> >initializing and loading that JAXP class.  Later, if
> >the JUnit loader comes across some org.w3c/xml class
> >that it's never seen before, it tries to load it
> >because the classname doesn't match one of the
> >patterns in the exclude list. But it's already been
> >loaded through the "backdoor" as
> >the result of some other class loaded by the system
> >loader (remember, the JVM keeps classes in
> >their own namespace by identifying them by their fully
> >qualified name plus the instance of their _defining_
> >(not initiating) loader, AND, the JVM will
> >attempt to assign all unloaded classes referenced by a
> >defined class to that defining class's loader).  The
> >JVM's classresolver routine keeps track of
> >all these class loading events and "sees" that the
> >JUnit loader is attempting to define a class that has
> >already been defined by the system loader.  That's
> >wrong because according to the rules of loader
> >constraints, JUnit should delegate this load to the
> >system loader. You can hack around this (I did) by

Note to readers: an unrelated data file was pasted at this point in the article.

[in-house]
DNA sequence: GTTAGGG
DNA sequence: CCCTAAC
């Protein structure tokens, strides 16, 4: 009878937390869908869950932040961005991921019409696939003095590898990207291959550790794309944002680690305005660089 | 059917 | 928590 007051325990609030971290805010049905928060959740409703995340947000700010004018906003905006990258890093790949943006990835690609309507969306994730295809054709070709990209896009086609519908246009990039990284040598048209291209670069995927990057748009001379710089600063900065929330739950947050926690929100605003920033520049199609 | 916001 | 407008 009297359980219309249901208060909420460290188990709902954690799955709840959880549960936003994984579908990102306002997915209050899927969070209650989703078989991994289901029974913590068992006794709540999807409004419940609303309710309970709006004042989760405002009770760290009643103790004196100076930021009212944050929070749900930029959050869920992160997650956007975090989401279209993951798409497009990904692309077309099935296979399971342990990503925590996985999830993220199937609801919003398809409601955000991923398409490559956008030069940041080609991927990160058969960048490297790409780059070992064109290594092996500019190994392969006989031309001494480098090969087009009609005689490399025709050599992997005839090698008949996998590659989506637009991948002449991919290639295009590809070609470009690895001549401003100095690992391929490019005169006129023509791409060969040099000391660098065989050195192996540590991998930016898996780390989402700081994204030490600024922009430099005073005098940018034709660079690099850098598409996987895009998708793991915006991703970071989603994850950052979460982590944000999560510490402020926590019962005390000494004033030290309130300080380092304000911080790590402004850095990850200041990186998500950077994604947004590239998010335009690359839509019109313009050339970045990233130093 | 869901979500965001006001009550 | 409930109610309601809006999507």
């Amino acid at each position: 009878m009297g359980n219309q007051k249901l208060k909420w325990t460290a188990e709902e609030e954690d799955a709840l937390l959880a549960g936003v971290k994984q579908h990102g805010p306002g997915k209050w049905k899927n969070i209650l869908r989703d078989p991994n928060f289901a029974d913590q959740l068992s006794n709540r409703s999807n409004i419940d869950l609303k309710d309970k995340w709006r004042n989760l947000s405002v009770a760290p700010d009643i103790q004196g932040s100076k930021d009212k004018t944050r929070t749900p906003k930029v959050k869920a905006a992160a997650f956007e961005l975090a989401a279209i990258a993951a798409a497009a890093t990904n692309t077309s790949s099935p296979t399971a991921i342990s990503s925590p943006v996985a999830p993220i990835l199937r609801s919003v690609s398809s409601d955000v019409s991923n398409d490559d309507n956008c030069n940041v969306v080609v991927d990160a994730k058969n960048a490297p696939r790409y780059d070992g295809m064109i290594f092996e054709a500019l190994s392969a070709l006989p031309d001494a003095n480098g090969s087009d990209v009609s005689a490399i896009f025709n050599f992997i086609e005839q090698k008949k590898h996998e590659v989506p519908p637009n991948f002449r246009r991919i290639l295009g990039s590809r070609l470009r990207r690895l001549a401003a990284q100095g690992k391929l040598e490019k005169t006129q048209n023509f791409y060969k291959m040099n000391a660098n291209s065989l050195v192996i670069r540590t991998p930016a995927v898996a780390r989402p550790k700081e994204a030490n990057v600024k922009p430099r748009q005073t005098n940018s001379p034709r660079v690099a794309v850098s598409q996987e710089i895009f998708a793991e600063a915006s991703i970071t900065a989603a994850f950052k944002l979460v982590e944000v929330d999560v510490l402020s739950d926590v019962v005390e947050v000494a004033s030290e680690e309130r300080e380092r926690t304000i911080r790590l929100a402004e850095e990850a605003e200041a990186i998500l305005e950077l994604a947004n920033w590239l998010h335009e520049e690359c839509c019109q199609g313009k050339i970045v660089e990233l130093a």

> >catching the
> >LinkageError in TestCaseClassLoader's loadClass()
> >method and then making a recovery call to
> >findSystemClass() -- thereby delegating to the system
> >loader after the fact (which is OK).  This hack only
> >works some of the time, though, because now
> >you can have the reverse problem where the JUnit
> >loader loads a host of org.*.* classes, and then the
> >system loader violates the loader contraints
> >at some point when it tries to do exactly what I
> >described above with JAXP because it doesn't ever
> >delegate to its child (the JUnit loader).
> >Inevitably, if your test cases use many JAXP and
> >related XML classes, one or the other ClassLoader will
> >end violating the constraints whatever you do. So the
> >solution in the existing JUnit is to definitely
> >add org.w3c.dom.* and org.xml.sax.* to your
> >excluded.properties if you're using any JAXP stuff.
> >What can we learn from this?  Well, one thing is that
> >it's a good idea to have your custom class loaders
> >load classes from repositories other than the
> >system classpath.  Note that the JVM's built-in
> >classloaders work that way (one for the jre/ext dirs,
> >another for the java.class.path). Anyway, the
> >excluded.properties fix is just a matter
> >of time before it becomes standard in JUnit, since
> >JAXP will be a standard part of the 1.4
> >JDK.  It'll be just like having org.omg.* excluded.
> >